Carpe diem.

So I’ve pointed out how every reflection upon suffering, every answer to the question of suffering, is fundamentally the same. To avoid further caricatures of great minds, there remains the possibility that all reflections we impose on suffering, though fundamentally the same, are functionally and qualitatively different. I cannot yet say anything authoritative regarding philosophy, but please humour me. What if all misunderstandings, all accusations of a circular argument, have rested on a confusion of the terms fundamental and qualitative. There has been some universality in what everyone has said at any point in time because they speak through the medium of language, but that everyone has said something different at any time is also assumed. If all truth is subjective and I cannot say ‘truth is subjective’ because I am subjectively presenting a truth as objective can I then really not say it? What if my truth is fundamentally subjective, but qualitatively objective? And with this assumption, Nietzsche and Zizek can put forth alternative readings on the nature of suffering, even claim that they are not readings at all, despite fundamentally being readings, because qualitatively they are different readings.

To illustrate the point further, a few posts back I wrote on Nietzsche’s critique of selflessness: True selflessness is impossible because your desire to help someone is always a response to a desire within yourself. But Nietzsche misses an important distinction. Although every action is fundamentally selfish, slapping someone with a fish and cooking them a fish are qualitatively different.

With these thoughts in mind we approach suffering. Whether you define it as an opportunity for anxious engagement with meaninglessness or hope, either choice inevitably acts as an opiate or a crutch, only that each is qualitatively different.

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¹I think Zizek’s point in his reading of Job nonetheless stands, but it is a little wishful. Although God doesn’t give Job direct answers, he still rebukes him, and when I read the text I get the feeling that it assumes there are answers behind suffering, only that they are unintelligible to us.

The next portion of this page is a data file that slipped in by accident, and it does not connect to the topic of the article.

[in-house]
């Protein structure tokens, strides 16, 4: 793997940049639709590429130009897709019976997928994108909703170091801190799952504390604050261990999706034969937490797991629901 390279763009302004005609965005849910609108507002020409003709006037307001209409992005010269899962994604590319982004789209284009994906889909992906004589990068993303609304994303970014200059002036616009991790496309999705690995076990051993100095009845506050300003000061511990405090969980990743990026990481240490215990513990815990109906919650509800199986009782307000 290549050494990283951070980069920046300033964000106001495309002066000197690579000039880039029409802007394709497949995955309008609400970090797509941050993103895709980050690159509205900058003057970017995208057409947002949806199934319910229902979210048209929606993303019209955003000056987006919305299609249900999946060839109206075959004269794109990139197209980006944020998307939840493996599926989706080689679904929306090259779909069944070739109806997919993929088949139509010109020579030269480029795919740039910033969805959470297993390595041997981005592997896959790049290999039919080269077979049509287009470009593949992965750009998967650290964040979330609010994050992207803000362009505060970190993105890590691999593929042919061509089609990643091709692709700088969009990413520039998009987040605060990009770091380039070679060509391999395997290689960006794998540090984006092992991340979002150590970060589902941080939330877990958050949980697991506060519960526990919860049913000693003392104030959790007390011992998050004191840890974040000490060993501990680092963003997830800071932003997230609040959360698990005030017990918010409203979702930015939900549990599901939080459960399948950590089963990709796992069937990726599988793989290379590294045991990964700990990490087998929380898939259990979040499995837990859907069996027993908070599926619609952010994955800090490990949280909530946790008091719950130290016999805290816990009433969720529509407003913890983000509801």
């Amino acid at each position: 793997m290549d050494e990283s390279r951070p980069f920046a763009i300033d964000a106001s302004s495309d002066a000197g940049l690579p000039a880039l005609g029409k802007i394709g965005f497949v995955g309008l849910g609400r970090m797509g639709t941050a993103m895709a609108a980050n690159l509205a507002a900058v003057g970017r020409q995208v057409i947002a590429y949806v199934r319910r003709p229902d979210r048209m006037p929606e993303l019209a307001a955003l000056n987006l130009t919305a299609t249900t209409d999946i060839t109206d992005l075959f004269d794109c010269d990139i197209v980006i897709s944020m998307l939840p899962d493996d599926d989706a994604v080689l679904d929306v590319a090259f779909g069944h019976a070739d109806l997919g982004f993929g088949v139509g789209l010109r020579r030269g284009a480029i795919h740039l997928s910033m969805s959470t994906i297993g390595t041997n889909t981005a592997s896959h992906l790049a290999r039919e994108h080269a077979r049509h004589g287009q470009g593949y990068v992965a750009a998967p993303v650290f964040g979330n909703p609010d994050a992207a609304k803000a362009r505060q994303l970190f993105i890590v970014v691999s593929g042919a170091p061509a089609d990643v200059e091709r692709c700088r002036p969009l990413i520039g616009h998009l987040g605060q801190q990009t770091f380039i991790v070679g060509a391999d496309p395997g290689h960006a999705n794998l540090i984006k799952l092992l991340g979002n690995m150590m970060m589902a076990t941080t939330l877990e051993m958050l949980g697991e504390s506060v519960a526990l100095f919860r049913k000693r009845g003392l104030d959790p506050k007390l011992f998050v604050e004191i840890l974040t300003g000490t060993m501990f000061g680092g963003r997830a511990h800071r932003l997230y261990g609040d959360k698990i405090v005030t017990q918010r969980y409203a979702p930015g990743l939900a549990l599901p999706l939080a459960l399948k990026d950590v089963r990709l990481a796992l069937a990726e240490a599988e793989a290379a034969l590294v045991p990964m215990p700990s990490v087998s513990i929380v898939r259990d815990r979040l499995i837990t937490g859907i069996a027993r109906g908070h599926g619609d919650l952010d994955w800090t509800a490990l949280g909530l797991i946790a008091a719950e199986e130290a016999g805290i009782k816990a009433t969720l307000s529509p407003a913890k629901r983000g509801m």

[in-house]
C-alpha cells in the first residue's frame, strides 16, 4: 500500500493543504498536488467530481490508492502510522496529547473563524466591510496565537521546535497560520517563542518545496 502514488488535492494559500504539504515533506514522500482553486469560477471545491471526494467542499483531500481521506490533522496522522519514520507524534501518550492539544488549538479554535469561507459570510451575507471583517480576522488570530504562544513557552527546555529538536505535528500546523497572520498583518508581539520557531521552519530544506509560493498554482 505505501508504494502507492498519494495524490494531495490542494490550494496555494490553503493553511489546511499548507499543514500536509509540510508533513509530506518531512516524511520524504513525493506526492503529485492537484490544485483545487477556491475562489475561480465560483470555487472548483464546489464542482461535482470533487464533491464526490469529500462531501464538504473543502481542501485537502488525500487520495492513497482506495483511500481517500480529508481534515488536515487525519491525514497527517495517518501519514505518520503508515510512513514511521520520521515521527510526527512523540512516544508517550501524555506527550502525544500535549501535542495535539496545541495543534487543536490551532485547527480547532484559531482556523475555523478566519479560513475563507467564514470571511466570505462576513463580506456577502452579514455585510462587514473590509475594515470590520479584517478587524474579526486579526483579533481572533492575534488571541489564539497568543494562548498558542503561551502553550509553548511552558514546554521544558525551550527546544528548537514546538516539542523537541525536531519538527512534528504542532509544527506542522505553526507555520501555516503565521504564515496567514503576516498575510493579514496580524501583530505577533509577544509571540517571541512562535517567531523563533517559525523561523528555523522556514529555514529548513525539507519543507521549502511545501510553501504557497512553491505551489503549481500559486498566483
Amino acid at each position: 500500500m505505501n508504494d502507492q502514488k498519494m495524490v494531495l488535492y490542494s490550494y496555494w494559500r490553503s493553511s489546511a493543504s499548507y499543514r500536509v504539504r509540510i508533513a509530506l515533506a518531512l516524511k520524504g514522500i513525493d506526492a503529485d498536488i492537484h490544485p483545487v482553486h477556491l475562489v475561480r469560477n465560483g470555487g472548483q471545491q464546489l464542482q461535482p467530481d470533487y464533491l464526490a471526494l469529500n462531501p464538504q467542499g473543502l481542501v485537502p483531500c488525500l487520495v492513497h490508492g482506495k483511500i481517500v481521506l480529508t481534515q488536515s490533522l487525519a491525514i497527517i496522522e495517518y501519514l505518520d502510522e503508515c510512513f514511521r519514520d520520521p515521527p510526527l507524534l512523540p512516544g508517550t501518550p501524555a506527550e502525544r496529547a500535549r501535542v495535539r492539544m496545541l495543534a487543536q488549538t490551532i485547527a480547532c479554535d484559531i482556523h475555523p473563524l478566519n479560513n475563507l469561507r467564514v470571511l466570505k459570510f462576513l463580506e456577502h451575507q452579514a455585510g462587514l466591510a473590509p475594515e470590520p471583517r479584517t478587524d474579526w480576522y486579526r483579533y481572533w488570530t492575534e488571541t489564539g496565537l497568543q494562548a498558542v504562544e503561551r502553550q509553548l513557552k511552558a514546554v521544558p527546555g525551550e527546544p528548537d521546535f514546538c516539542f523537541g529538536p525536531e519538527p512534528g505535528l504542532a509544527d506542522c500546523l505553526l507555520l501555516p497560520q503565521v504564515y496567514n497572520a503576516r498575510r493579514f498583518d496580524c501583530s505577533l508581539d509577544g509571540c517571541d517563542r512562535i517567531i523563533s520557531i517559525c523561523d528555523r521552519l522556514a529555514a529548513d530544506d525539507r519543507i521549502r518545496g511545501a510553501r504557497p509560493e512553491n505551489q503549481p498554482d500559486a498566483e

²Neither the quote from 2Corinthians nor from Matthew should be seen as a statement indicating Paul or Jesus’ overall interpretation of suffering; these are just examples.

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A couple or so days ago I came across Christopher Hitchens’ The Portable Atheist. It’s amazing how someone can be so well-read, where Christopher is both the subject and the object of that verb (which is functioning as an adjective). The book opens with a couple of quotes from Primo Levi, an Italian who survived Auschwitz. Hitchens dedicates the book to him. Here’s one of the quotes:

Silence slowly prevails and then, from my bunk on the top row, I see and hear old Kuhn praying aloud, with his beret on his head, swaying backwards and forwards violently. Kuhn is thanking God because he has not been chosen.

Kuhn is out of his senses. Does he not see Beppo the Greek in the bunk next to him, Beppo who is twenty years old and is going to the gas-chamber the day after tomorrow and knows it and lies there looking fixedly at the light without saying anything and without even thinking anymore? Can Kuhn fail to realize that next time it will be his turn? Does Kuhn not understand that what has happened today is an abomination, which no propitiatory prayer, no pardon, no expiation by the guilty, which nothing at all in the power of man can ever clean again? If I was God, I would spit at Kuhn’s prayer.

And that’s it. On this haphazard visit I foolishly ended up buying a collection of Heidegger’s rightings. I am gradually beginning to experience the gap between owning books and reading them. My soul too is society to an ever-increasing gap between the rich and the poor. Just to let you know, my over-engagement with reading material and good friends has crippled my usual enthusiastic blogging machinations. Something decent will arise out of this. In a few weeks or so. Unless I read Heidegger and realise out of pure deduction from his plethora of perspective that everything to say has already been said and in some sort of cliché despair turn to writing dark children’s books. And with that I leave you with a quote from my second favourite Arminian, Roger E. Olson (although he did not write it but “Someone” did):

“Someone has said that no theology is worth believing that cannot be preached standing in front of the gates of Auschwitz” (Against Calvinism, 2011, p.25).

This is a picture of Heidegger

This is a picture of Marlon Brando